I felt Olivier Giroud wasn't great before half-time, but his second-half display was surely the best of his Arsenal career. Vincent Kompany had no answer to Giroud's strength and first-touch. I've never seen him dragging the ball out of the air in the way he was yesterday and it was a joy to watch from a player who hasn't necessarily been at his best since coming back from injury. On the subject of Kompany, how did that guy stay on the pitch? I kept reading people on Twitter last night saying how well Mike Dean had done. What utter poppycock. Kompany could have gone for the foul on Monreal, yet wasn't booked. Millions of people then watched him repeatedly swear at the referee after he finally got a yellow card, only to be called back and warned by the ref (plenty of Sunday League officials will be thanking Dean for that). And then he took Alexis out with a quite disgraceful foul on the edge of the City box in the second-half and got away with that too! If that is Mike Dean having a good game then God help us! Giroud, meanwhile, got his reward with that well taken header for the second goal.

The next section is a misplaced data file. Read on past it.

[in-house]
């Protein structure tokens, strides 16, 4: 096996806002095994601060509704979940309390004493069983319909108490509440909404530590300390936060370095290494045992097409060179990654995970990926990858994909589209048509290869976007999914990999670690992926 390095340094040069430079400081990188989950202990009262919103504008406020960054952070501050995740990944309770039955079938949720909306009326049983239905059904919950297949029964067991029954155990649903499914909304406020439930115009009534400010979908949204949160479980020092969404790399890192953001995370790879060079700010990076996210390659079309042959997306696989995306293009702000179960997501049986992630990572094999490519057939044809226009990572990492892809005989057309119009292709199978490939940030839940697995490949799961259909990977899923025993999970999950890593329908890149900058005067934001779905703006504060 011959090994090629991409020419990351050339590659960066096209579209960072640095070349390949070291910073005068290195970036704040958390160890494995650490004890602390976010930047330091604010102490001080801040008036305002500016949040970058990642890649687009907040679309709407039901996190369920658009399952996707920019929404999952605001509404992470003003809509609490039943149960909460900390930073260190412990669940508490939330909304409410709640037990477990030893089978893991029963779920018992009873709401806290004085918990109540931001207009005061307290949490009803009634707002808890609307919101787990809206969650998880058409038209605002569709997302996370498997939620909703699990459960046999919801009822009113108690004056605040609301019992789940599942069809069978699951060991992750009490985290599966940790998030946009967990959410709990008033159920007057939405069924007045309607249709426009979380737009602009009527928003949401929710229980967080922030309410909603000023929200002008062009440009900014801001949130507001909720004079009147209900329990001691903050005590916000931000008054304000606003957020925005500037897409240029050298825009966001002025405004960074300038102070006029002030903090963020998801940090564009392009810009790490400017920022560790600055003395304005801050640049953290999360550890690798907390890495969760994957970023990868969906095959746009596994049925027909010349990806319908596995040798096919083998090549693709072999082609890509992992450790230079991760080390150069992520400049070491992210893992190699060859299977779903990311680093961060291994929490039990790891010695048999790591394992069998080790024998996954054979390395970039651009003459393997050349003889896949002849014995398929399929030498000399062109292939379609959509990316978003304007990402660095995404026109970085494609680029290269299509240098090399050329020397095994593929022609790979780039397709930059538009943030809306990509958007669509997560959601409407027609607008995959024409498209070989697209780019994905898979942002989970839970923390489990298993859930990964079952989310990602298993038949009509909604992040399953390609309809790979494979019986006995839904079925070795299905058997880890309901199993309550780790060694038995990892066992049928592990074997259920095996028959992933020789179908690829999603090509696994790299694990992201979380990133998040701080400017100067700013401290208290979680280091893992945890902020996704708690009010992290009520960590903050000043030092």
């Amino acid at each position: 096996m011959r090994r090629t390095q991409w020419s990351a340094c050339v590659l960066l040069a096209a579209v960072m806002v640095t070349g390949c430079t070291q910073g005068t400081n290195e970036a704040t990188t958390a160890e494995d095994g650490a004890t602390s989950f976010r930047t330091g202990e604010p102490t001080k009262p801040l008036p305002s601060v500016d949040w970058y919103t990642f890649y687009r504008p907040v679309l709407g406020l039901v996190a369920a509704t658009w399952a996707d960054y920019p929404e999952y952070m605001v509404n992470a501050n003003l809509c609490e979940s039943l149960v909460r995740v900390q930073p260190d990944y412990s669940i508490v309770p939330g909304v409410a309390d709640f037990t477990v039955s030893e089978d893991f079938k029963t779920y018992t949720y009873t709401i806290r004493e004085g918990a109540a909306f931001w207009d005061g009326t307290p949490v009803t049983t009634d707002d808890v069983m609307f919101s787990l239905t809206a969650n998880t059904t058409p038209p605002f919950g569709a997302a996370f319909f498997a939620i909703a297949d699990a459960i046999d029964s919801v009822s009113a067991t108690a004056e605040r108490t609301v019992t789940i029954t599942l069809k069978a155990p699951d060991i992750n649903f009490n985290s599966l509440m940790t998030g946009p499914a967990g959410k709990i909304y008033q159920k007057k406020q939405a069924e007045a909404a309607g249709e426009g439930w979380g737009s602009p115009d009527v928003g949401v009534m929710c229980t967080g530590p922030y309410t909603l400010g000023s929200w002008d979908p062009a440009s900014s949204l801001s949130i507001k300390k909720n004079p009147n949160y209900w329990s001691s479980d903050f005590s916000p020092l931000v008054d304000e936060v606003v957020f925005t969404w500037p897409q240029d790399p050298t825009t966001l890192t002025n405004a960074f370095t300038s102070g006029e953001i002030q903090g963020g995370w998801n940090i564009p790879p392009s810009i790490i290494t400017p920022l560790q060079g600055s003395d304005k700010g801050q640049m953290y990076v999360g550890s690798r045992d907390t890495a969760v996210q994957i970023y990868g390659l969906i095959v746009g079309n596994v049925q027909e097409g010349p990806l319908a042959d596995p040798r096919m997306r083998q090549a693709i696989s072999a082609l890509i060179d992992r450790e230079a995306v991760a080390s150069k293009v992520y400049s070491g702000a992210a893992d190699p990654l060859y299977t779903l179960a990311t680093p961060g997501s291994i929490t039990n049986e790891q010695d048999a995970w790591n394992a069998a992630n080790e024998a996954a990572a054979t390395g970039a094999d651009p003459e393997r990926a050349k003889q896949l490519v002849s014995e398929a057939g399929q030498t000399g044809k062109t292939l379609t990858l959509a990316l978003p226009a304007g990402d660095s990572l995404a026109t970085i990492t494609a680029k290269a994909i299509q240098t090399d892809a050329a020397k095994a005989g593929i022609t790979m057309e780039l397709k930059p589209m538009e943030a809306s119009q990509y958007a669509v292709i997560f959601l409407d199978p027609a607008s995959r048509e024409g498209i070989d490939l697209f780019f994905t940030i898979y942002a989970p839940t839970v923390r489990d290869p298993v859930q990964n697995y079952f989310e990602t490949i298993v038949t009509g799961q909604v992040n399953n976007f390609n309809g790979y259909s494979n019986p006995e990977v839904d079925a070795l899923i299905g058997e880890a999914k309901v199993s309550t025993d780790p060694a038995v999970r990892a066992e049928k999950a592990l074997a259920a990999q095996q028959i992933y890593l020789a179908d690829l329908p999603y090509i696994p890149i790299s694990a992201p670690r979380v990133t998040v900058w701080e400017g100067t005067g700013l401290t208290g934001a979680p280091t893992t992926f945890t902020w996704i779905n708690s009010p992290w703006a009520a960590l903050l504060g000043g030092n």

What can you say about Santi Cazorla? In the past I've lamented his inconsistency, but in the last two months he has been brilliant for Arsenal. Moved back in to the centre he has been dominant. People have gone on and on about Alexis, but Santi has been quietly influencing our best stuff for weeks. Yesterday he put in the sort of performance that becomes legend. He was making tackles in his own penalty area, winning headers, running with the ball with skill and pace, and making key passes in attacking areas. Quite simply there is no way Mesut Ozil can come back in to this Arsenal team at the moment. Why would you want to move Cazorla out of the centre, and why would you ever play Ozil out wide?
Of course there have been times in the past where Arsenal have played well and we've all wanted it to be the turning point. We've turned so many times that we've gone backwards more than once. However, yesterday was so different in the way we went about our business, and the quality of the opponent, that you just feel that maybe something has changed. Perhaps the penny has finally dropped. There is a fear that it makes Arsene Wenger feel justified in not supplementing this squad with a signing or three, but if it marks the point at which things change for the better then we might yet be on the verge of something special. The Premier League, of course, is gone but those tactics and that intensity can be applied against opponents in the European Cup too. Play like that and you've got a chance against anyone. And in a cup competition you only need to give yourself a chance and anything is possible. Let it be the point of change Arsene as I'd love to be proved wrong, and a trip to Berlin in June wouldn't go amiss.